This is the stuff of nightmares. It's every bit as bad as we thought, way back in November 2013, when there were street protests and demonstrations and everyone in New Zealand was talking about what consent means and whether "boys will be boys" is an acceptable excuse for rape. When three independent reports in a row detail the same failings, it's not a few bad apples, it's a rotten system. Three strikes, you're out NZ Police.
The Police need reform, they need improvements in sexual violence practice to be measured and reported on, they need more training. They need to take sanctions against officers who treat sexual violence so cavalierly - if they want this to stop being a systemic problem. Top quality investigation of sexual violence cases need to be a key performance indicator at a District level, so the hierarchy take it seriously. Until their officers actually understand and implement the law, they should be reporting on their improvements to an impartial group which has the power to hire and fire.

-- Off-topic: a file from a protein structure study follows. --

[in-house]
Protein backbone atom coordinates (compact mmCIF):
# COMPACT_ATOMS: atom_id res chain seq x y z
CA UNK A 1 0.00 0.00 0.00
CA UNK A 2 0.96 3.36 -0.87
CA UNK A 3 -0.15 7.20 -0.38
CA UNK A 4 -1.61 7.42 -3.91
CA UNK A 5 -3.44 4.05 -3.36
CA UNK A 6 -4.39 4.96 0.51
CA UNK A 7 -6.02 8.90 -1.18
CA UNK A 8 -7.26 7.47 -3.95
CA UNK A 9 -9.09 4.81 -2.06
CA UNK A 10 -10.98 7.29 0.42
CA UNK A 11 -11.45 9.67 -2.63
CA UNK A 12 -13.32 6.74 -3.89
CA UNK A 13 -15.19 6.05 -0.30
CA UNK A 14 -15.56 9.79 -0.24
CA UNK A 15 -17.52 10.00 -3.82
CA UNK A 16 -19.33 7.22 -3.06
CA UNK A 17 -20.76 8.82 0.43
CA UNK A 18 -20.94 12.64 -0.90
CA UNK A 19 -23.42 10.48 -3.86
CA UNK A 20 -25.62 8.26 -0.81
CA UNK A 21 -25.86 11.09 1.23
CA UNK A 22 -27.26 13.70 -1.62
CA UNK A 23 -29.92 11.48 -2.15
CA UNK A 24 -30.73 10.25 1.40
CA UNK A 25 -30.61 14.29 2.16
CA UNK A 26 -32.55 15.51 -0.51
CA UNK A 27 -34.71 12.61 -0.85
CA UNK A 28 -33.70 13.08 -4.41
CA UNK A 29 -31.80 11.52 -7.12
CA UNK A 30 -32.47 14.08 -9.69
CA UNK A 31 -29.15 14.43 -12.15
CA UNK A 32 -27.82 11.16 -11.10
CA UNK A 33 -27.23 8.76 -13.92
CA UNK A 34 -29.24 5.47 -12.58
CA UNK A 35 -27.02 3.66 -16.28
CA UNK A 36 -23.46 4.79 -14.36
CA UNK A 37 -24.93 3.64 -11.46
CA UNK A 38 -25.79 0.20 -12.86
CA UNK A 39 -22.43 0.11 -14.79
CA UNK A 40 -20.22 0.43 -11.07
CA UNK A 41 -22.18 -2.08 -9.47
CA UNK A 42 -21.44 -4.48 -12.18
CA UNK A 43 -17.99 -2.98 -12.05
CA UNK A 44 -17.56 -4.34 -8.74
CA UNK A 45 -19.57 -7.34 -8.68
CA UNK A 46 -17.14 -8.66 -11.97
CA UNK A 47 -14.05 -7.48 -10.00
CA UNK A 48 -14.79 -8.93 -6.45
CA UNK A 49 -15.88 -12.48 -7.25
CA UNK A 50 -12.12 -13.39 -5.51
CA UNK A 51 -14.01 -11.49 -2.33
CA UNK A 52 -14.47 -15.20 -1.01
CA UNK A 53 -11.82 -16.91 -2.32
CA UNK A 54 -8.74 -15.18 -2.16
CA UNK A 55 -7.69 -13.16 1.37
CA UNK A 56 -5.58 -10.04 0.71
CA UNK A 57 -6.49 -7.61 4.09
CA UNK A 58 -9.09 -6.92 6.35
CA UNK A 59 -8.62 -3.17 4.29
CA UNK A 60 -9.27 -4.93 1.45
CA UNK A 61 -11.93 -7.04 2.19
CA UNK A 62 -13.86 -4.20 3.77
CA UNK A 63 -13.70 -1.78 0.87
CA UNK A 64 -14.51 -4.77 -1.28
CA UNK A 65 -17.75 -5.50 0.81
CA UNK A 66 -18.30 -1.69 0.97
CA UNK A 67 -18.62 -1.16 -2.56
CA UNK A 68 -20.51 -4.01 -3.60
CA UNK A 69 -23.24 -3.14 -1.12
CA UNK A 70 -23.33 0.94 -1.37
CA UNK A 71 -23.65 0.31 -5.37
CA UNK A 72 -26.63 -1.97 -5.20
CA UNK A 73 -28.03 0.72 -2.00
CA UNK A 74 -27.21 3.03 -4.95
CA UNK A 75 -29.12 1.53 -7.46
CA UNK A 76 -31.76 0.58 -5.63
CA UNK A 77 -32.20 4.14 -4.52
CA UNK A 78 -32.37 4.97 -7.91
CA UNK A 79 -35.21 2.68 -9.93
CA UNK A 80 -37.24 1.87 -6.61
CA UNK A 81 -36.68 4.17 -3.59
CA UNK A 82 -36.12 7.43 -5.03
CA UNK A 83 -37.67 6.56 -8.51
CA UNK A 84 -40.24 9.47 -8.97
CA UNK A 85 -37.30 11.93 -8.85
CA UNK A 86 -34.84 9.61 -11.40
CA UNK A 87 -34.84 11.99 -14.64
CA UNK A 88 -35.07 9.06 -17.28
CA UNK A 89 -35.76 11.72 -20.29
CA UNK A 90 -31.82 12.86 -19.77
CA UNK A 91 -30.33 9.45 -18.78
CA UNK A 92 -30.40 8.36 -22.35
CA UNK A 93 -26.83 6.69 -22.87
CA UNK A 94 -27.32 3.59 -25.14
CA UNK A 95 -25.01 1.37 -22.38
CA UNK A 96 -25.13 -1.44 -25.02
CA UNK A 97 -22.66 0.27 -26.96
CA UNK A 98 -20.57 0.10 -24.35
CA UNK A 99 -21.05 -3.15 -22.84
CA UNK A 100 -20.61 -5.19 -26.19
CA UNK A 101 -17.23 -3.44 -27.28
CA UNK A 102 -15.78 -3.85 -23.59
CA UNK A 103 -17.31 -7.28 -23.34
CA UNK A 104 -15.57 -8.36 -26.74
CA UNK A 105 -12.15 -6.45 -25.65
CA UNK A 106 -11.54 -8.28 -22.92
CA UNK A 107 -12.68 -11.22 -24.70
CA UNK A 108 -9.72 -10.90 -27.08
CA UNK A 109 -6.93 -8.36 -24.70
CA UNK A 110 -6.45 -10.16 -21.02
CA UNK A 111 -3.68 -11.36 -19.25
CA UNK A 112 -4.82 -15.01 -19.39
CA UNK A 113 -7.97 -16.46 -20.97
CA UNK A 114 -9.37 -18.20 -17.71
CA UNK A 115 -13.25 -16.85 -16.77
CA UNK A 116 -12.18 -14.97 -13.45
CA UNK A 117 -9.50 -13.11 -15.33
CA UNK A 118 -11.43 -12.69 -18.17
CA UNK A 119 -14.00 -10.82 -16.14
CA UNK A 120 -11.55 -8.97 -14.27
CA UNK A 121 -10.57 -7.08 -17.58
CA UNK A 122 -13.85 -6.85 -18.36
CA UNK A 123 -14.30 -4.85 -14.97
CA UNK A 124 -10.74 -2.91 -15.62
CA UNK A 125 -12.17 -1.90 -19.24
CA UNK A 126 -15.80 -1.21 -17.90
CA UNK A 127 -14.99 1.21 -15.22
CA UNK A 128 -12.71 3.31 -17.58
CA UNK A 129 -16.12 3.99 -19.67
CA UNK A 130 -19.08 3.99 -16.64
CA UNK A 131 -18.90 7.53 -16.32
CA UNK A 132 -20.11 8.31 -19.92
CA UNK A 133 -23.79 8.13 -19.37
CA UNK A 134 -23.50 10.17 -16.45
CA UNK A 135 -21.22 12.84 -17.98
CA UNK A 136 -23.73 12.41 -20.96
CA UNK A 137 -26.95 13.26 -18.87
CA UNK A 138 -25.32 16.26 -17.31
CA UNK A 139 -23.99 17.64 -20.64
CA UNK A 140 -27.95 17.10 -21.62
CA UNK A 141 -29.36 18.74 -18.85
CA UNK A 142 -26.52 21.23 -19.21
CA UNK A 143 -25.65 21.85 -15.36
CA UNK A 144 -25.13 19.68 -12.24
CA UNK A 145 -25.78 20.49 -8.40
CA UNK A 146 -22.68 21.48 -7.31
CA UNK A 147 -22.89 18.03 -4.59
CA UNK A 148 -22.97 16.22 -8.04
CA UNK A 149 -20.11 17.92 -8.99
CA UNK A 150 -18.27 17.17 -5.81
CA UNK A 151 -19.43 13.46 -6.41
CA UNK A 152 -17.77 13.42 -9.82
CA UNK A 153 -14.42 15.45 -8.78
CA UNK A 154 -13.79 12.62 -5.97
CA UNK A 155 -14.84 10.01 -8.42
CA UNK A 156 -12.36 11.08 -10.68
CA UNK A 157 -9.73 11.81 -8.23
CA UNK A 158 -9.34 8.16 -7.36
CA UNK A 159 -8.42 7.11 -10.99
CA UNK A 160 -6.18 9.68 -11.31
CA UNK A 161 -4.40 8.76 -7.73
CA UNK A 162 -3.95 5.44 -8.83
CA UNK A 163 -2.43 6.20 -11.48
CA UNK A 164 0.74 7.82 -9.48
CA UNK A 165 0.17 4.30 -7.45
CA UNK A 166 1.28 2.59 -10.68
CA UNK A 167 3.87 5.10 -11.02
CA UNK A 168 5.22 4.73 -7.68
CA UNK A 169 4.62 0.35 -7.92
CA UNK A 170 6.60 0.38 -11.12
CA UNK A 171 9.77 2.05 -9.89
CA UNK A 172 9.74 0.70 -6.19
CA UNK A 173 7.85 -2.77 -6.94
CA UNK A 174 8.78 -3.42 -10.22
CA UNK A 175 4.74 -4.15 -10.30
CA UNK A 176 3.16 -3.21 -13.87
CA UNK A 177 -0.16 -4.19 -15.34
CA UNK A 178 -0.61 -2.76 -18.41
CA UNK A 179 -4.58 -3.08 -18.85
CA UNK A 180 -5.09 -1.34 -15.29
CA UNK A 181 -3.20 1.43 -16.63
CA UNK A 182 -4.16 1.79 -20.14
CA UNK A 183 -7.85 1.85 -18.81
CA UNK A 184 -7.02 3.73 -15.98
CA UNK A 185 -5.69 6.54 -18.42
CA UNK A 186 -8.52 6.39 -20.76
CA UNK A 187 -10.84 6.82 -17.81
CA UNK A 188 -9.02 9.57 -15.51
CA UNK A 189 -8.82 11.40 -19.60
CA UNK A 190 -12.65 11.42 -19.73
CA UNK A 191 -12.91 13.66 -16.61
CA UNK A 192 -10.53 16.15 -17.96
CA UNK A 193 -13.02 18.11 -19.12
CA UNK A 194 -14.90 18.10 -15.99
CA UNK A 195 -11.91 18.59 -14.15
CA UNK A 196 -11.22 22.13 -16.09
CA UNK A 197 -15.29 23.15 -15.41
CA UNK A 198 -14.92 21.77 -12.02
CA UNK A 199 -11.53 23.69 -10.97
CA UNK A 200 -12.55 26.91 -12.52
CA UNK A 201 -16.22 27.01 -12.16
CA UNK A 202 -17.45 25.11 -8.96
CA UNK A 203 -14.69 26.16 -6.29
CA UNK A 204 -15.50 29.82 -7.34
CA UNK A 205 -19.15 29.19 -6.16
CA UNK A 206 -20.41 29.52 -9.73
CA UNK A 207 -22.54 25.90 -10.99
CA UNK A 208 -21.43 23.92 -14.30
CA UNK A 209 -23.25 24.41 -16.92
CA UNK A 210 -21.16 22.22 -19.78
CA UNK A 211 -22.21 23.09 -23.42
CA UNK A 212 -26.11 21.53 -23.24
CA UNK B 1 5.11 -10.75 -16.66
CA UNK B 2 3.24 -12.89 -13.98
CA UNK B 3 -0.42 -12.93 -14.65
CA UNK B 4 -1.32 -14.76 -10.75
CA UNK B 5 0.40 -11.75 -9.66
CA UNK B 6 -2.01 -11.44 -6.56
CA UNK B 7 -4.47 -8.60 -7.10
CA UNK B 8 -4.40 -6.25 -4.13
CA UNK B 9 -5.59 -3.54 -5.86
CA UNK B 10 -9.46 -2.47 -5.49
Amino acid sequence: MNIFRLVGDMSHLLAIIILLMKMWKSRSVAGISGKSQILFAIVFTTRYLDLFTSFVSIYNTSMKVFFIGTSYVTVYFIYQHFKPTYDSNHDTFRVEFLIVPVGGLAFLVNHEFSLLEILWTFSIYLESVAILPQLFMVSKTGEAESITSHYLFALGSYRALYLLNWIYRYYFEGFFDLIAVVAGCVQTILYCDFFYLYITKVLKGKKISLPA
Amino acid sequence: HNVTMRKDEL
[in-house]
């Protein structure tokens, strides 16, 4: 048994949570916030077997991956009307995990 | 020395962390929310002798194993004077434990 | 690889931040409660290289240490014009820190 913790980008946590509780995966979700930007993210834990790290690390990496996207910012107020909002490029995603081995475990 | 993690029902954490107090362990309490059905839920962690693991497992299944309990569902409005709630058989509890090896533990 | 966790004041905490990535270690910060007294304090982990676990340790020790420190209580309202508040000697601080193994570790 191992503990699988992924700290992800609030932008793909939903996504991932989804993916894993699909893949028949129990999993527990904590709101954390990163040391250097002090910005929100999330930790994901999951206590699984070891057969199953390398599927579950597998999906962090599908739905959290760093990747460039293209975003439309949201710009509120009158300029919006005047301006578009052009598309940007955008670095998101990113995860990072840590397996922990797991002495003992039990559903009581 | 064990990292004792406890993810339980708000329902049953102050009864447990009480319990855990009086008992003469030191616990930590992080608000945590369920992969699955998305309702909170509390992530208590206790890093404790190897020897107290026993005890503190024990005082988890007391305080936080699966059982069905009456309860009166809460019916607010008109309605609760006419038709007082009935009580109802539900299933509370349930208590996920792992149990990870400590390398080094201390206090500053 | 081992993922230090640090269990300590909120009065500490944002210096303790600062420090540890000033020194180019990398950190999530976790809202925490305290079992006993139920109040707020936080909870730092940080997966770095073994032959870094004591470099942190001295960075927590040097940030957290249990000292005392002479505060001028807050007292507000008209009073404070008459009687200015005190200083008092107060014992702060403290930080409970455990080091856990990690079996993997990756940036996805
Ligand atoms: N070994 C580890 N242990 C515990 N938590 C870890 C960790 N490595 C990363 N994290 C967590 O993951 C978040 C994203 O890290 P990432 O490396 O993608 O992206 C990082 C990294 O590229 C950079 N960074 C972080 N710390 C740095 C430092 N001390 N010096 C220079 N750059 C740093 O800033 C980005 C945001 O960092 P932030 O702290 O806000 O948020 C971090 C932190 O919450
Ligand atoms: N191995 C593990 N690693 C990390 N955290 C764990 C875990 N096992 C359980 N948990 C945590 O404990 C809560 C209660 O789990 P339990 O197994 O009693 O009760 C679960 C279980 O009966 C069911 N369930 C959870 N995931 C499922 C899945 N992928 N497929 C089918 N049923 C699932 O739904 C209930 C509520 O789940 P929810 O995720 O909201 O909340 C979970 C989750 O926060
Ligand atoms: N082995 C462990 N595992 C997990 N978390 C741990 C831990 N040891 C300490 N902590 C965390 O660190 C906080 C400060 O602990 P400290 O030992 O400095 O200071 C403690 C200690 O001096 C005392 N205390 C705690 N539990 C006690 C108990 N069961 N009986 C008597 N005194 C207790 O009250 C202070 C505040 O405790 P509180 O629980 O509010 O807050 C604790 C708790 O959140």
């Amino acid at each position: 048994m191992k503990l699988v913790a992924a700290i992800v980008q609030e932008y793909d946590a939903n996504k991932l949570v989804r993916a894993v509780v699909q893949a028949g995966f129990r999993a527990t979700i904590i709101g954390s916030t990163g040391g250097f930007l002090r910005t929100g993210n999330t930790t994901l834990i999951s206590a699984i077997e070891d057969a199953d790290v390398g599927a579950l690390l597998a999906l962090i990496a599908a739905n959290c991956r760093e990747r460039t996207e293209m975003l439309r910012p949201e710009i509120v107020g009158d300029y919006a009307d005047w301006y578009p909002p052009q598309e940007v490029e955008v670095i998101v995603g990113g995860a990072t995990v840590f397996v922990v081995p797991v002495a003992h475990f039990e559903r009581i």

One final note from me. This report says that the Police treated victims courteously and were motivated to act in their best interests, based on talking to the Police and reviewing documentation. The IPCA did not interview one victim, and while I can understand why there may well be no victims who would want to go anywhere near the Police again, this seems like a major oversight. I have no confidence that this incompetent a Police service is routinely treating victims well. I have no doubts some individual Police officers will be - and I'm sure this report is heartbreaking for the many NZ Police who want to prosecute sexual offenders appropriately - but the system needs correcting. Watch this space.